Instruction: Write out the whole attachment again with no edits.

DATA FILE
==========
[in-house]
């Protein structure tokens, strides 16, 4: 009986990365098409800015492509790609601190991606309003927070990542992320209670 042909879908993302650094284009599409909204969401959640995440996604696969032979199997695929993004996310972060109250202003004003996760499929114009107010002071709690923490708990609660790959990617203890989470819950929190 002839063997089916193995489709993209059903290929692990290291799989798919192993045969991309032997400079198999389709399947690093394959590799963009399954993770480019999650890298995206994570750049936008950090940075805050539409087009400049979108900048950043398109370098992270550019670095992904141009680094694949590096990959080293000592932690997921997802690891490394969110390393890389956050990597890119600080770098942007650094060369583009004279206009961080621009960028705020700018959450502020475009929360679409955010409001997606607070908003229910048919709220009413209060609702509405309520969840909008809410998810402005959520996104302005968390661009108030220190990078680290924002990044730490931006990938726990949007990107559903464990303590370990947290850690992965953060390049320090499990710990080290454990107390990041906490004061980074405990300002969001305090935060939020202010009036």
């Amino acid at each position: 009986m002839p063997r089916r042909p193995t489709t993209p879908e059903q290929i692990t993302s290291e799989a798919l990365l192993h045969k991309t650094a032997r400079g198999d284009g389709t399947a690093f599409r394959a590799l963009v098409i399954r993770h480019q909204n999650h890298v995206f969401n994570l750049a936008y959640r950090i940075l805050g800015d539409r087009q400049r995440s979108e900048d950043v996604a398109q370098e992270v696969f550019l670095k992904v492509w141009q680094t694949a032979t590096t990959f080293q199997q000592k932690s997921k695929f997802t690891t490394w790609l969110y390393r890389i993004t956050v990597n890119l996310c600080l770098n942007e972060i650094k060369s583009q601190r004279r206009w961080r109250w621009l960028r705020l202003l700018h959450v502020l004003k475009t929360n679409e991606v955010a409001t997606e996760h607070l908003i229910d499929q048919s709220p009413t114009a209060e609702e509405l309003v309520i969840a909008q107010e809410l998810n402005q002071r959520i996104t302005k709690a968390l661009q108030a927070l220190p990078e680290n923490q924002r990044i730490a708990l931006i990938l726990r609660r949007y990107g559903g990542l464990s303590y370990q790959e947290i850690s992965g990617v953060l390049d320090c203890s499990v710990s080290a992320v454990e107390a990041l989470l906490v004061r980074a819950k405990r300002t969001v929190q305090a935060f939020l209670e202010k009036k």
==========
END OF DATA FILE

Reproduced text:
[in-house]
């Protein structure tokens, strides 16, 4: 009986990365098409800015492509790609601190991606309003927070990542992320209670 042909879908993302650094284009599409909204969401959640995440996604696969032979199997695929993004996310972060109250202003004003996760499929114009107010002071709690923490708990609660790959990617203890989470819950929190 002839063997089916193995489709993209059903290929692990290291799989798919192993045969991309032997400079198999389709399947690093394959590799963009399954993770480019999650890298995206994570750049936008950090940075805050539409087009400049979108900048950043398109370098992270550019670095992904141009680094694949590096990959080293000592932690997921997802690891490394969110390393890389956050990597890119600080770098942007650094060369583009004279206009961080621009960028705020700018959450502020475009929360679409955010409001997606607070908003229910048919709220009413209060609702509405309520969840909008809410998810402005959520996104302005968390661009108030220190990078680290924002990044730490931006990938726990949007990107559903464990303590370990947290850690992965953060390049320090499990710990080290454990107390990041906490004061980074405990300002969001305090935060939020202010009036």
């Amino acid at each position: 009986m002839p063997r089916r042909p193995t489709t993209p879908e059903q290929i692990t993302s290291e799989a798919l990365l192993h045969k991309t650094a032997r400079g198999d284009g389709t399947a690093f599409r394959a590799l963009v098409i399954r993770h480019q909204n999650h890298v995206f969401n994570l750049a936008y959640r950090i940075l805050g800015d539409r087009q400049r995440s979108e900048d950043v996604a398109q370098e992270v696969f550019l670095k992904v492509w141009q680094t694949a032979t590096t990959f080293q199997q000592k932690s997921k695929f997802t690891t490394w790609l969110y390393r890389i993004t956050v990597n890119l996310c600080l770098n942007e972060i650094k060369s583009q601190r004279r206009w961080r109250w621009l960028r705020l202003l700018h959450v502020l004003k475009t929360n679409e991606v955010a409001t997606e996760h607070l908003i229910d499929q048919s709220p009413t114009a209060e609702e509405l309003v309520i969840a909008q107010e809410l998810n402005q002071r959520i996104t302005k709690a968390l661009q108030a927070l220190p990078e680290n923490q924002r990044i730490a708990l931006i990938l726990r609660r949007y990107g559903g990542l464990s303590y370990q790959e947290i850690s992965g990617v953060l390049d320090c203890s499990v710990s080290a992320v454990e107390a990041l989470l906490v004061r980074a819950k405990r300002t969001v929190q305090a935060f939020l209670e202010k009036k």